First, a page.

When you finish the annual drudgery and file your taxes, you’re done, right? Not hardly. Even if your identity hasn’t been stolen and you get a refund right away, you’re not really done. The IRS normally gets three years to audit. In some circumstances–for example where the issue involves offshore accounts–the IRS gets six years.
Tax lawyers and accountants are used to monitoring this exposure, and so should you. Watch the calendar until you are clear of audit. So is the rule always either three years or six years? Surely your risk of audit eventually comes to an end! But in some cases, even though you filed and thought everything was in order, the statute of limitations never runs.
For example, if you don’t sign your return, it’s not considered a valid tax return. Alternatively, if you alter the penalties of perjury language, that too means the return doesn’t count. Of course, those may sound like tax protester moves. However, some well-meaning taxpayers just miss a form to end up in audit purgatory.
Offshore accounts held by companies, for example, can trigger extra filings. If you miss one, the IRS can audit you forever. When a U.S. shareholder owns part of a foreign corporation, it can trigger reporting, including filing an IRS Form 5471. It is an understatement to say this is important. Failing to file it means penalties, generally $10,000 per form. A separate penalty can apply to each Form 5471 filed late, incomplete or inaccurate.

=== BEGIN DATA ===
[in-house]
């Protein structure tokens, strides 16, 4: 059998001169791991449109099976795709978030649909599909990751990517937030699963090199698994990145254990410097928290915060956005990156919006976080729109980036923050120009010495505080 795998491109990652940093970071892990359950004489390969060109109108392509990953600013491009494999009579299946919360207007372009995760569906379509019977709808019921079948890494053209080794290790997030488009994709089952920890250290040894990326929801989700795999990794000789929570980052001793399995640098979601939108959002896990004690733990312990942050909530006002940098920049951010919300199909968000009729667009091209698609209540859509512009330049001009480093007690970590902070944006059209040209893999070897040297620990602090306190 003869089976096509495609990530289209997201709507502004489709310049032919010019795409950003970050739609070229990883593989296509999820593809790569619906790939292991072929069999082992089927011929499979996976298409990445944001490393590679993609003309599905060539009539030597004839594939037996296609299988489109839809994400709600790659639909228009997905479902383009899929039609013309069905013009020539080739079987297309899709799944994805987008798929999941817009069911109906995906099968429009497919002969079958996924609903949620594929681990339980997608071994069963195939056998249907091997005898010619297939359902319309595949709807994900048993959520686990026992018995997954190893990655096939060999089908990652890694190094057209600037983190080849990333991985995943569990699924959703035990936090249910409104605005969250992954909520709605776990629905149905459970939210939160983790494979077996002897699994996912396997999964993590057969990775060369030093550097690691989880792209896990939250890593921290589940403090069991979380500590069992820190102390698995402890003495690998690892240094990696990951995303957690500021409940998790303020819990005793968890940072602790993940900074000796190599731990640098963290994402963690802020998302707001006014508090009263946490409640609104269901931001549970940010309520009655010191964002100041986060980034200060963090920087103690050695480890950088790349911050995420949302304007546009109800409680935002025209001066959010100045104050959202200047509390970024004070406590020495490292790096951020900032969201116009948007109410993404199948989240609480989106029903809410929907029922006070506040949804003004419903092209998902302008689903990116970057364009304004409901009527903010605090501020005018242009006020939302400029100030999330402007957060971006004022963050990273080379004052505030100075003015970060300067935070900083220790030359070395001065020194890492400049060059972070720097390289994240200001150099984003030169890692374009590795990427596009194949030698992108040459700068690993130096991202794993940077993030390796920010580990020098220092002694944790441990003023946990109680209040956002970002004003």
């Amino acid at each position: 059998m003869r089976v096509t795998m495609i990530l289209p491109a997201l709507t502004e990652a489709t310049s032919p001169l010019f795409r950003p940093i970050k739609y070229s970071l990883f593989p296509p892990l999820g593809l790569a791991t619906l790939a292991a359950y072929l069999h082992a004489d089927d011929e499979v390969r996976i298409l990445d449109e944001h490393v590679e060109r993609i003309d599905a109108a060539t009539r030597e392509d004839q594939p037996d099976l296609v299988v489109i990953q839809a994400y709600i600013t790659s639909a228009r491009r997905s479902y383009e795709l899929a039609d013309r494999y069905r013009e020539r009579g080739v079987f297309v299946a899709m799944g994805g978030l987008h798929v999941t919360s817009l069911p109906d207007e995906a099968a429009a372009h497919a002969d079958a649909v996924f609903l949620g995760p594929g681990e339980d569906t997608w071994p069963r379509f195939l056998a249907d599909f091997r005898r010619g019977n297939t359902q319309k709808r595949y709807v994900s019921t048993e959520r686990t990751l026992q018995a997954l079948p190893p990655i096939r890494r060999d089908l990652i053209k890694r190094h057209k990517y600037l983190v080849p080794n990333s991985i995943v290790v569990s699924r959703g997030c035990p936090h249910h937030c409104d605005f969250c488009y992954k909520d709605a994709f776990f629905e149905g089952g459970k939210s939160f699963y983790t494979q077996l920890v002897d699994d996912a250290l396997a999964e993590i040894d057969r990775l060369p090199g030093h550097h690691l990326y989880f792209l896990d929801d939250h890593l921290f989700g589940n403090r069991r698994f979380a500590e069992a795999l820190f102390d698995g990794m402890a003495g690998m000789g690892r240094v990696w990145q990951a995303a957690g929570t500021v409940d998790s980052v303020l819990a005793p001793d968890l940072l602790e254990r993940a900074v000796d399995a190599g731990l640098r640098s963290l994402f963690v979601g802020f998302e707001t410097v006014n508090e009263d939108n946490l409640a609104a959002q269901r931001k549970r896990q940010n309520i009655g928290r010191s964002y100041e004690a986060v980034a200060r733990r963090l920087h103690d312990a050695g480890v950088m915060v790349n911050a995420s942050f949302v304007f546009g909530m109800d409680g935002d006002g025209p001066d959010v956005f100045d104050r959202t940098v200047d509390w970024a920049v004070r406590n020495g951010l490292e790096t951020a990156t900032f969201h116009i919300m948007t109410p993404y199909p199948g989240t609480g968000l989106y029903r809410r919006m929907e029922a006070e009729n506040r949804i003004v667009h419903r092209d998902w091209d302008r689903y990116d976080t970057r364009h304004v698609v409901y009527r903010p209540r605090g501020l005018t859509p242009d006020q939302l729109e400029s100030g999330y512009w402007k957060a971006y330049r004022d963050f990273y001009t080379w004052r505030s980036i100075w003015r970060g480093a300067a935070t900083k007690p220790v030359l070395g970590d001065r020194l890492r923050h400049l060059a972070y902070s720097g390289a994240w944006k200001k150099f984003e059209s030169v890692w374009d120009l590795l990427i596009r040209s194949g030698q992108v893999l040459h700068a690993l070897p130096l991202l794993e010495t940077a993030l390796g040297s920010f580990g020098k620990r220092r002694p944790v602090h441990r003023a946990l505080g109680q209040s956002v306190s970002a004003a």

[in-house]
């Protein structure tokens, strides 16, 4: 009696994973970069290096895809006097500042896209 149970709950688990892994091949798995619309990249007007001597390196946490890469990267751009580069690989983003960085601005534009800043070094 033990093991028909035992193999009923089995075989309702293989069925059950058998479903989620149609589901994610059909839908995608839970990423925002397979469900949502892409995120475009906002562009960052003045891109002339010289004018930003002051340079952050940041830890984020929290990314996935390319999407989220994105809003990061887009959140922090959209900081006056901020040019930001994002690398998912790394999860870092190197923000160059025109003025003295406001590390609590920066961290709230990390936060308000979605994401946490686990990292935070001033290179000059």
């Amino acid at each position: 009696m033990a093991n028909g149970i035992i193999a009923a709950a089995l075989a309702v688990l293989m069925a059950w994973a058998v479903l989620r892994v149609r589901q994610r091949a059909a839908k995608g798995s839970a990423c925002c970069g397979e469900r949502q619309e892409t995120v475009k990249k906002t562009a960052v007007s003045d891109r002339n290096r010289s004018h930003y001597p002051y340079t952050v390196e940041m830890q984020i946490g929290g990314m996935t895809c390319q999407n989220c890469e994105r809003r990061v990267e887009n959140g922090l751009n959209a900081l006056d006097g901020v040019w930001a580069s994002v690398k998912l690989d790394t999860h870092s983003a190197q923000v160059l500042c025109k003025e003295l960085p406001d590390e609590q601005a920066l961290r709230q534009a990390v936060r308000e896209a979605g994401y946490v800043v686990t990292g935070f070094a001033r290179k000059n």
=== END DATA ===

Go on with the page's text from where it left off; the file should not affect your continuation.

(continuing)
What’s more, this penalty can apply even if no tax is due on the return. That is harsh, but the rule about the statute of limitations is even harsher. If you fail to file a required Form 5471, your tax return remains open for audit indefinitely. Normally, the statute expires after three or six years, depending on the issue and its magnitude.
This override of the normal IRS statute of limitations is sweeping. The IRS not only has an indefinite period to examine and assess taxes on items relating to the missing Form 5471. In fact, the IRS can make any adjustments to the entire tax return with no expiration until the required Form 5471 is filed. Think of a Form 5471 like the signature on your return. Without it, it really isn’t a return.
Note that Forms 5471 are not only required of U.S. shareholders in controlled foreign corporations. They are also required when a U.S. shareholder acquires stock resulting in 10 percent ownership in any foreign company. The harsh statute of limitation rule for Form 5471 was enacted in 2010, part of the same law that brought us FATCA, the Foreign Account Tax Compliance Act.
Bottom line: be careful. The possibility that the IRS can audit forever is chilling. The potential for large civil penalties and perhaps even criminal liability can be real.
You can reach me at Wood@WoodLLP.com. This discussion is not intended as legal advice, and cannot be relied upon for any purpose without the services of a qualified professional.
via The Tax Lawyer http://ift.tt/1FsrSDk